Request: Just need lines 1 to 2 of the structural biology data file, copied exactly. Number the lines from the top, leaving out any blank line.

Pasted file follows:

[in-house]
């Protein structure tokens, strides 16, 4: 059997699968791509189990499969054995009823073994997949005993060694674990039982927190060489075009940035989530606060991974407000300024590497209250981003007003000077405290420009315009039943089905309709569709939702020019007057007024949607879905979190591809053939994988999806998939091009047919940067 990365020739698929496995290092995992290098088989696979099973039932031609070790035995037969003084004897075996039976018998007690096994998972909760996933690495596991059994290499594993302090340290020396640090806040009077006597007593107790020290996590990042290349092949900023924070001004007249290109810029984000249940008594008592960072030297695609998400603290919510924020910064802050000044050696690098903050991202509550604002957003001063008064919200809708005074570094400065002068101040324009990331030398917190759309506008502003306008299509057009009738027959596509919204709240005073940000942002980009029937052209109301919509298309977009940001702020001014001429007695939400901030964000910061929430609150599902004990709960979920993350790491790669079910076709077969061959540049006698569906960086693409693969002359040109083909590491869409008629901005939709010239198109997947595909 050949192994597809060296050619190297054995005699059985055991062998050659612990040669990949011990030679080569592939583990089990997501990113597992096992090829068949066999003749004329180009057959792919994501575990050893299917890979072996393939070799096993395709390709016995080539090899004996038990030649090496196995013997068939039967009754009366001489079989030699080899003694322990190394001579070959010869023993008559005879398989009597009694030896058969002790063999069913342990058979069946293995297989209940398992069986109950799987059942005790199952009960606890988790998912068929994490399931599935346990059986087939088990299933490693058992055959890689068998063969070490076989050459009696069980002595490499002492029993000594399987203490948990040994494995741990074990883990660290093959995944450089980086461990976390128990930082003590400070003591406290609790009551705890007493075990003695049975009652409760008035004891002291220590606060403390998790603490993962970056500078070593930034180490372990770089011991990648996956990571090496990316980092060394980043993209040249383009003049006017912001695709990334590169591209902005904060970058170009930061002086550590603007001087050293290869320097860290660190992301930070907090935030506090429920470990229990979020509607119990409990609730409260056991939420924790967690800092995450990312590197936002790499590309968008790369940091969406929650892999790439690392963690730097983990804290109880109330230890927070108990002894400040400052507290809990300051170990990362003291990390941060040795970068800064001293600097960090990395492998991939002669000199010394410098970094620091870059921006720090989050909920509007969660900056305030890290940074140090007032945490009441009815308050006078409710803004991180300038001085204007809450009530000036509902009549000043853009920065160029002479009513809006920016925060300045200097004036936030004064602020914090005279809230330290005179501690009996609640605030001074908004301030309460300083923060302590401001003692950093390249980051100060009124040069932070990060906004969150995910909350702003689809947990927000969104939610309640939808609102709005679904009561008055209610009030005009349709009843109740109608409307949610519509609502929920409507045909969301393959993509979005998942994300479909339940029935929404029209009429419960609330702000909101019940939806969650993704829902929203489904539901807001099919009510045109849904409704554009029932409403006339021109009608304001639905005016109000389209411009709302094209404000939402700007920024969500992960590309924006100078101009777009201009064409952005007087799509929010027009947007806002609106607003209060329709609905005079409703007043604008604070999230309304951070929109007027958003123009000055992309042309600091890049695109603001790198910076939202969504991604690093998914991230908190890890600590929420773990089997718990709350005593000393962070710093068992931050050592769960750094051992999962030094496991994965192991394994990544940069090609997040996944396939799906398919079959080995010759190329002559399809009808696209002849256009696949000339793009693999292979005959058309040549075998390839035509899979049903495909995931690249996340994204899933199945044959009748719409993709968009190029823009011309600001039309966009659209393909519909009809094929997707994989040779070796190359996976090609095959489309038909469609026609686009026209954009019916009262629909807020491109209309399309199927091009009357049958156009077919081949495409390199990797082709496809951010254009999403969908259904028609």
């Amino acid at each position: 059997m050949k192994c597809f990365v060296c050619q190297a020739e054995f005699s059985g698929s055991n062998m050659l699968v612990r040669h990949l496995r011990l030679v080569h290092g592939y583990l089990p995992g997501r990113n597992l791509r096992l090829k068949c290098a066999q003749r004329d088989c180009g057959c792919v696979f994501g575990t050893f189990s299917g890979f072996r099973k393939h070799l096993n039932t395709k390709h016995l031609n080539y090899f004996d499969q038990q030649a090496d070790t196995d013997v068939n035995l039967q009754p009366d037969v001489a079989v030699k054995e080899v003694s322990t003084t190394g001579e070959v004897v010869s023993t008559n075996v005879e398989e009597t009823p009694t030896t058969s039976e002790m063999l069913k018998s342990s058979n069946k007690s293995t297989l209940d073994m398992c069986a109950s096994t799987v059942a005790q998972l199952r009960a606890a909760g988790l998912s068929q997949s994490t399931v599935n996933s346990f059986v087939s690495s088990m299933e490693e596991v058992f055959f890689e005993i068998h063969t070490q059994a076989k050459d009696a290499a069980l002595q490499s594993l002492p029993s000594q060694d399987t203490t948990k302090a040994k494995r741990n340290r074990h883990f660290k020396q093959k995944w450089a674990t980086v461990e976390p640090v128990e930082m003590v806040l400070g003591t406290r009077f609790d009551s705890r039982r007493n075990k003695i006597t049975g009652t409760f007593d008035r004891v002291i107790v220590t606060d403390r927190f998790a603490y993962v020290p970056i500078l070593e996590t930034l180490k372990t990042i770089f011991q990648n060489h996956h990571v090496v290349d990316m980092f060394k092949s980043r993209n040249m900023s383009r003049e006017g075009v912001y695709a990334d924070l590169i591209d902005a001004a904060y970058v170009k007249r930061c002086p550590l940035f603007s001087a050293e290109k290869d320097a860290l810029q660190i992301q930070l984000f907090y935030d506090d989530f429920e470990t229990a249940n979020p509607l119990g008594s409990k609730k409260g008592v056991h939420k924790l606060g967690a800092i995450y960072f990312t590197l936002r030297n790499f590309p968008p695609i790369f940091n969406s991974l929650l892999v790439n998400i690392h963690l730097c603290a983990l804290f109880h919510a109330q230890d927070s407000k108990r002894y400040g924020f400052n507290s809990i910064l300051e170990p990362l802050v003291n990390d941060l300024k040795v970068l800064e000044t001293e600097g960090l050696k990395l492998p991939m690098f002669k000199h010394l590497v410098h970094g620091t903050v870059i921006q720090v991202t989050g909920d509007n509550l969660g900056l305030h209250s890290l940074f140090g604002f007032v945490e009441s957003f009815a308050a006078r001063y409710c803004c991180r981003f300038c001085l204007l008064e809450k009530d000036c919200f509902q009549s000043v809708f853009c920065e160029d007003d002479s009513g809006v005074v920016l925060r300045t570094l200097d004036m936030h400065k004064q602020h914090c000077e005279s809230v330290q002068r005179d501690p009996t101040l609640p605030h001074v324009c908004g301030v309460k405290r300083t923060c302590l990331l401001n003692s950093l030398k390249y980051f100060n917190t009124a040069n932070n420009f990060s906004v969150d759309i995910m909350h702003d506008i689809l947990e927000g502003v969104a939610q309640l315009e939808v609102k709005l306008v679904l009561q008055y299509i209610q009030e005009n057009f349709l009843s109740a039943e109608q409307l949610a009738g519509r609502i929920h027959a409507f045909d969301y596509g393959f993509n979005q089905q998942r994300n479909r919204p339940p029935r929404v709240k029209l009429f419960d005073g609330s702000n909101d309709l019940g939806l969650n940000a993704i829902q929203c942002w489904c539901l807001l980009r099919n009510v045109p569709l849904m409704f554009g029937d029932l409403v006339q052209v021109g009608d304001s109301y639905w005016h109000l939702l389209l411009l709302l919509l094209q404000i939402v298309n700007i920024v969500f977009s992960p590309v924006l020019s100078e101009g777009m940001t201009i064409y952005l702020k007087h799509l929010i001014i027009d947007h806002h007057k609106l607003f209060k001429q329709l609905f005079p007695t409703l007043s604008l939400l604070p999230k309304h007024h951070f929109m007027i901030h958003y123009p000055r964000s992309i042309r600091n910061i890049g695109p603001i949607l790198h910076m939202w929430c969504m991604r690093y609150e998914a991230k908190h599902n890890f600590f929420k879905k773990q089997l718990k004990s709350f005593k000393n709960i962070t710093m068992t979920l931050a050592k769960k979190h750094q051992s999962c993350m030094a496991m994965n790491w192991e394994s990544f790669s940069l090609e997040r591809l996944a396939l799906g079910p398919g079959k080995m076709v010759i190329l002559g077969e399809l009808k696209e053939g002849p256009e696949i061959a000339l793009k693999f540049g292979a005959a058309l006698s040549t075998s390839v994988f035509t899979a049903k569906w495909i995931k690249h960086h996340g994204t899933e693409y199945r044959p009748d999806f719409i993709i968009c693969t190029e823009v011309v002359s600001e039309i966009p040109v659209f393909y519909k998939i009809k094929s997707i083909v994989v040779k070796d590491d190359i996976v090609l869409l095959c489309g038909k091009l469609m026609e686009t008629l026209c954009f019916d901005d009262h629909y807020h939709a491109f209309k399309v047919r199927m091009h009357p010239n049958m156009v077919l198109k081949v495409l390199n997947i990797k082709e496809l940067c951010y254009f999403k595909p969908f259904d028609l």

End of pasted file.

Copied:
[in-house]
């Protein structure tokens, strides 16, 4: 059997699968791509189990499969054995009823073994997949005993060694674990039982927190060489075009940035989530606060991974407000300024590497209250981003007003000077405290420009315009039943089905309709569709939702020019007057007024949607879905979190591809053939994988999806998939091009047919940067 990365020739698929496995290092995992290098088989696979099973039932031609070790035995037969003084004897075996039976018998007690096994998972909760996933690495596991059994290499594993302090340290020396640090806040009077006597007593107790020290996590990042290349092949900023924070001004007249290109810029984000249940008594008592960072030297695609998400603290919510924020910064802050000044050696690098903050991202509550604002957003001063008064919200809708005074570094400065002068101040324009990331030398917190759309506008502003306008299509057009009738027959596509919204709240005073940000942002980009029937052209109301919509298309977009940001702020001014001429007695939400901030964000910061929430609150599902004990709960979920993350790491790669079910076709077969061959540049006698569906960086693409693969002359040109083909590491869409008629901005939709010239198109997947595909 050949192994597809060296050619190297054995005699059985055991062998050659612990040669990949011990030679080569592939583990089990997501990113597992096992090829068949066999003749004329180009057959792919994501575990050893299917890979072996393939070799096993395709390709016995080539090899004996038990030649090496196995013997068939039967009754009366001489079989030699080899003694322990190394001579070959010869023993008559005879398989009597009694030896058969002790063999069913342990058979069946293995297989209940398992069986109950799987059942005790199952009960606890988790998912068929994490399931599935346990059986087939088990299933490693058992055959890689068998063969070490076989050459009696069980002595490499002492029993000594399987203490948990040994494995741990074990883990660290093959995944450089980086461990976390128990930082003590400070003591406290609790009551705890007493075990003695049975009652409760008035004891002291220590606060403390998790603490993962970056500078070593930034180490372990770089011991990648996956990571090496990316980092060394980043993209040249383009003049006017912001695709990334590169591209902005904060970058170009930061002086550590603007001087050293290869320097860290660190992301930070907090935030506090429920470990229990979020509607119990409990609730409260056991939420924790967690800092995450990312590197936002790499590309968008790369940091969406929650892999790439690392963690730097983990804290109880109330230890927070108990002894400040400052507290809990300051170990990362003291990390941060040795970068800064001293600097960090990395492998991939002669000199010394410098970094620091870059921006720090989050909920509007969660900056305030890290940074140090007032945490009441009815308050006078409710803004991180300038001085204007809450009530000036509902009549000043853009920065160029002479009513809006920016925060300045200097004036936030004064602020914090005279809230330290005179501690009996609640605030001074908004301030309460300083923060302590401001003692950093390249980051100060009124040069932070990060906004969150995910909350702003689809947990927000969104939610309640939808609102709005679904009561008055209610009030005009349709009843109740109608409307949610519509609502929920409507045909969301393959993509979005998942994300479909339940029935929404029209009429419960609330702000909101019940939806969650993704829902929203489904539901807001099919009510045109849904409704554009029932409403006339021109009608304001639905005016109000389209411009709302094209404000939402700007920024969500992960590309924006100078101009777009201009064409952005007087799509929010027009947007806002609106607003209060329709609905005079409703007043604008604070999230309304951070929109007027958003123009000055992309042309600091890049695109603001790198910076939202969504991604690093998914991230908190890890600590929420773990089997718990709350005593000393962070710093068992931050050592769960750094051992999962030094496991994965192991394994990544940069090609997040996944396939799906398919079959080995010759190329002559399809009808696209002849256009696949000339793009693999292979005959058309040549075998390839035509899979049903495909995931690249996340994204899933199945044959009748719409993709968009190029823009011309600001039309966009659209393909519909009809094929997707994989040779070796190359996976090609095959489309038909469609026609686009026209954009019916009262629909807020491109209309399309199927091009009357049958156009077919081949495409390199990797082709496809951010254009999403969908259904028609």